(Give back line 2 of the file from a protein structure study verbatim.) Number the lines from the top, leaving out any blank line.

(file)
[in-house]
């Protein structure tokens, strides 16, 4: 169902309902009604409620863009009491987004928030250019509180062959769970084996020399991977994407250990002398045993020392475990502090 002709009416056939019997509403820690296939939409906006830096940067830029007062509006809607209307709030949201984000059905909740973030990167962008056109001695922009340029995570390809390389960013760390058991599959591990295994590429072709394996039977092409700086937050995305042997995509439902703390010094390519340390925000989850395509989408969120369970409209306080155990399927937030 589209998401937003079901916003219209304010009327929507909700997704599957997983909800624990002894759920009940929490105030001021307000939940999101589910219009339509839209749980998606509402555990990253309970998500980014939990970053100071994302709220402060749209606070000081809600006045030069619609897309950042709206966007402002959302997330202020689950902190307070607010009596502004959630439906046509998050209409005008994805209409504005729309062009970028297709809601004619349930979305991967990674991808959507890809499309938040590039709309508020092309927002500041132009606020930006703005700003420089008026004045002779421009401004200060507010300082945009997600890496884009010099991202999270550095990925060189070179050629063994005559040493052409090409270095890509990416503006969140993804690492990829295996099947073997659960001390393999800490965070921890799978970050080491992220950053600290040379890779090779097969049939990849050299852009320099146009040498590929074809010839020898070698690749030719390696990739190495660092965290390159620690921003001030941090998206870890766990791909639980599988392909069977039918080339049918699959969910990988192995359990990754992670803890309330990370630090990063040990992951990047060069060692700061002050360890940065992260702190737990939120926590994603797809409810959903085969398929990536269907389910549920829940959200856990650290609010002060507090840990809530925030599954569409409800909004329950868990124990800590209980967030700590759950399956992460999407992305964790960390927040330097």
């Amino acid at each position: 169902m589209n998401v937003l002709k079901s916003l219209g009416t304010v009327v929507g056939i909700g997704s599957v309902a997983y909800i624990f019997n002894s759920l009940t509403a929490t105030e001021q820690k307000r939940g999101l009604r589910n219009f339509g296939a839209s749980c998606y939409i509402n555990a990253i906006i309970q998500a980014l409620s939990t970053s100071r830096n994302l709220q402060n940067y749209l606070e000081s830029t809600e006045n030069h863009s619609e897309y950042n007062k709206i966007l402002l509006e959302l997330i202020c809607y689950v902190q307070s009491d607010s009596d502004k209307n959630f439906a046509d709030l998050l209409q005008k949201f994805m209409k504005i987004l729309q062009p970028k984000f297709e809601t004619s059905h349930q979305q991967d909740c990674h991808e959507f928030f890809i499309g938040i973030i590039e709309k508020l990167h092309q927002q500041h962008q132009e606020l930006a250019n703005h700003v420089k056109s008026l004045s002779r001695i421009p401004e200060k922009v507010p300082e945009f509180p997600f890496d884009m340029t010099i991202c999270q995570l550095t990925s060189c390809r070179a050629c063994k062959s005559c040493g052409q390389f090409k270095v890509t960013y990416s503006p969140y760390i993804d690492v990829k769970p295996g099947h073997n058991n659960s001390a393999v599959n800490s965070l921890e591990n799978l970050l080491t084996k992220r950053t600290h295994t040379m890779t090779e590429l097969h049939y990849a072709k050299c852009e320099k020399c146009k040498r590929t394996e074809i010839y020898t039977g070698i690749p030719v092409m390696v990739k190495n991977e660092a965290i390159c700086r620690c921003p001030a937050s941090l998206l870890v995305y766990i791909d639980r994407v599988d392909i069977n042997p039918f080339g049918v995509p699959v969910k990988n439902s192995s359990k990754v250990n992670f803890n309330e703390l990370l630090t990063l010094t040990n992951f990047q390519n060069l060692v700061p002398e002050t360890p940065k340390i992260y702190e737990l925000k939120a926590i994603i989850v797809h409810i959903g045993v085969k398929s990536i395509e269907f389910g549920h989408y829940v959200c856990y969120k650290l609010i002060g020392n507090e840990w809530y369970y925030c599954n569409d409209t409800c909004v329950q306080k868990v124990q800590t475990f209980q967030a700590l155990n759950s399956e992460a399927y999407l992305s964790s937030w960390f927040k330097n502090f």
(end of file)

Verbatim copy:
């Protein structure tokens, strides 16, 4: 169902309902009604409620863009009491987004928030250019509180062959769970084996020399991977994407250990002398045993020392475990502090 002709009416056939019997509403820690296939939409906006830096940067830029007062509006809607209307709030949201984000059905909740973030990167962008056109001695922009340029995570390809390389960013760390058991599959591990295994590429072709394996039977092409700086937050995305042997995509439902703390010094390519340390925000989850395509989408969120369970409209306080155990399927937030 589209998401937003079901916003219209304010009327929507909700997704599957997983909800624990002894759920009940929490105030001021307000939940999101589910219009339509839209749980998606509402555990990253309970998500980014939990970053100071994302709220402060749209606070000081809600006045030069619609897309950042709206966007402002959302997330202020689950902190307070607010009596502004959630439906046509998050209409005008994805209409504005729309062009970028297709809601004619349930979305991967990674991808959507890809499309938040590039709309508020092309927002500041132009606020930006703005700003420089008026004045002779421009401004200060507010300082945009997600890496884009010099991202999270550095990925060189070179050629063994005559040493052409090409270095890509990416503006969140993804690492990829295996099947073997659960001390393999800490965070921890799978970050080491992220950053600290040379890779090779097969049939990849050299852009320099146009040498590929074809010839020898070698690749030719390696990739190495660092965290390159620690921003001030941090998206870890766990791909639980599988392909069977039918080339049918699959969910990988192995359990990754992670803890309330990370630090990063040990992951990047060069060692700061002050360890940065992260702190737990939120926590994603797809409810959903085969398929990536269907389910549920829940959200856990650290609010002060507090840990809530925030599954569409409800909004329950868990124990800590209980967030700590759950399956992460999407992305964790960390927040330097």